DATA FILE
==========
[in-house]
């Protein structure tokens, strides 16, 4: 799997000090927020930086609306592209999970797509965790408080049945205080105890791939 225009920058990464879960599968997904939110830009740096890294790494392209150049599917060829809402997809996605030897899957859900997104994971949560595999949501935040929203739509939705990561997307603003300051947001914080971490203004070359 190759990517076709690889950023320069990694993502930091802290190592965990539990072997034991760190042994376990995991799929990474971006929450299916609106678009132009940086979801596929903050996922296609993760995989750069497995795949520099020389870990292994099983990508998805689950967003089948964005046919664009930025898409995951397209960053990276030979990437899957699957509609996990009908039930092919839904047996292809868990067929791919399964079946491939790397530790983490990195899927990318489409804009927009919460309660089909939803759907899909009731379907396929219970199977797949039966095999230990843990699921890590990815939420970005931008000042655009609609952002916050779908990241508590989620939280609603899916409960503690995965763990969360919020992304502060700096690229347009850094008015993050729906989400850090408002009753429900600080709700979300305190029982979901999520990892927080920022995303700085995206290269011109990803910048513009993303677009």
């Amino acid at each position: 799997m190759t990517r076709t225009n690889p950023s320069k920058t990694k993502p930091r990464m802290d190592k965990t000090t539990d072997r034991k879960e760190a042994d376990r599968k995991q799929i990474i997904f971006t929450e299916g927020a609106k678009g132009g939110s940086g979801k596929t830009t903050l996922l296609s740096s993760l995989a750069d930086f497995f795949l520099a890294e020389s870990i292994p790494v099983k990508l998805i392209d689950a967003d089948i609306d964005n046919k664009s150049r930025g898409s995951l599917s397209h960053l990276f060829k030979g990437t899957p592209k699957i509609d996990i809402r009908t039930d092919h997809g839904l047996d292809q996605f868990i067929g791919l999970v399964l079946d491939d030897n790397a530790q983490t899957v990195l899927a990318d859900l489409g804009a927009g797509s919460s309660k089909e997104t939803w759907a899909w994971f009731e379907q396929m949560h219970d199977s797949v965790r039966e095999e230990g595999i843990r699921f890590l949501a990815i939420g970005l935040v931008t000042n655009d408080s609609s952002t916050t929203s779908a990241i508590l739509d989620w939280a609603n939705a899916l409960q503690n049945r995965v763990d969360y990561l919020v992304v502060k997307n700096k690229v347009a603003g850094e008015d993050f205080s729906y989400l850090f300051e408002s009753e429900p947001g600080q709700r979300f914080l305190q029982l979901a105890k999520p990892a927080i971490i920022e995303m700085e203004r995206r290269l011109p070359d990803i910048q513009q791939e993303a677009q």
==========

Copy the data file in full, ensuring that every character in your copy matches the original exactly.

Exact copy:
[in-house]
């Protein structure tokens, strides 16, 4: 799997000090927020930086609306592209999970797509965790408080049945205080105890791939 225009920058990464879960599968997904939110830009740096890294790494392209150049599917060829809402997809996605030897899957859900997104994971949560595999949501935040929203739509939705990561997307603003300051947001914080971490203004070359 190759990517076709690889950023320069990694993502930091802290190592965990539990072997034991760190042994376990995991799929990474971006929450299916609106678009132009940086979801596929903050996922296609993760995989750069497995795949520099020389870990292994099983990508998805689950967003089948964005046919664009930025898409995951397209960053990276030979990437899957699957509609996990009908039930092919839904047996292809868990067929791919399964079946491939790397530790983490990195899927990318489409804009927009919460309660089909939803759907899909009731379907396929219970199977797949039966095999230990843990699921890590990815939420970005931008000042655009609609952002916050779908990241508590989620939280609603899916409960503690995965763990969360919020992304502060700096690229347009850094008015993050729906989400850090408002009753429900600080709700979300305190029982979901999520990892927080920022995303700085995206290269011109990803910048513009993303677009």
């Amino acid at each position: 799997m190759t990517r076709t225009n690889p950023s320069k920058t990694k993502p930091r990464m802290d190592k965990t000090t539990d072997r034991k879960e760190a042994d376990r599968k995991q799929i990474i997904f971006t929450e299916g927020a609106k678009g132009g939110s940086g979801k596929t830009t903050l996922l296609s740096s993760l995989a750069d930086f497995f795949l520099a890294e020389s870990i292994p790494v099983k990508l998805i392209d689950a967003d089948i609306d964005n046919k664009s150049r930025g898409s995951l599917s397209h960053l990276f060829k030979g990437t899957p592209k699957i509609d996990i809402r009908t039930d092919h997809g839904l047996d292809q996605f868990i067929g791919l999970v399964l079946d491939d030897n790397a530790q983490t899957v990195l899927a990318d859900l489409g804009a927009g797509s919460s309660k089909e997104t939803w759907a899909w994971f009731e379907q396929m949560h219970d199977s797949v965790r039966e095999e230990g595999i843990r699921f890590l949501a990815i939420g970005l935040v931008t000042n655009d408080s609609s952002t916050t929203s779908a990241i508590l739509d989620w939280a609603n939705a899916l409960q503690n049945r995965v763990d969360y990561l919020v992304v502060k997307n700096k690229v347009a603003g850094e008015d993050f205080s729906y989400l850090f300051e408002s009753e429900p947001g600080q709700r979300f914080l305190q029982l979901a105890k999520p990892a927080i971490i920022e995303m700085e203004r995206r290269l011109p070359d990803i910048q513009q791939e993303a677009q």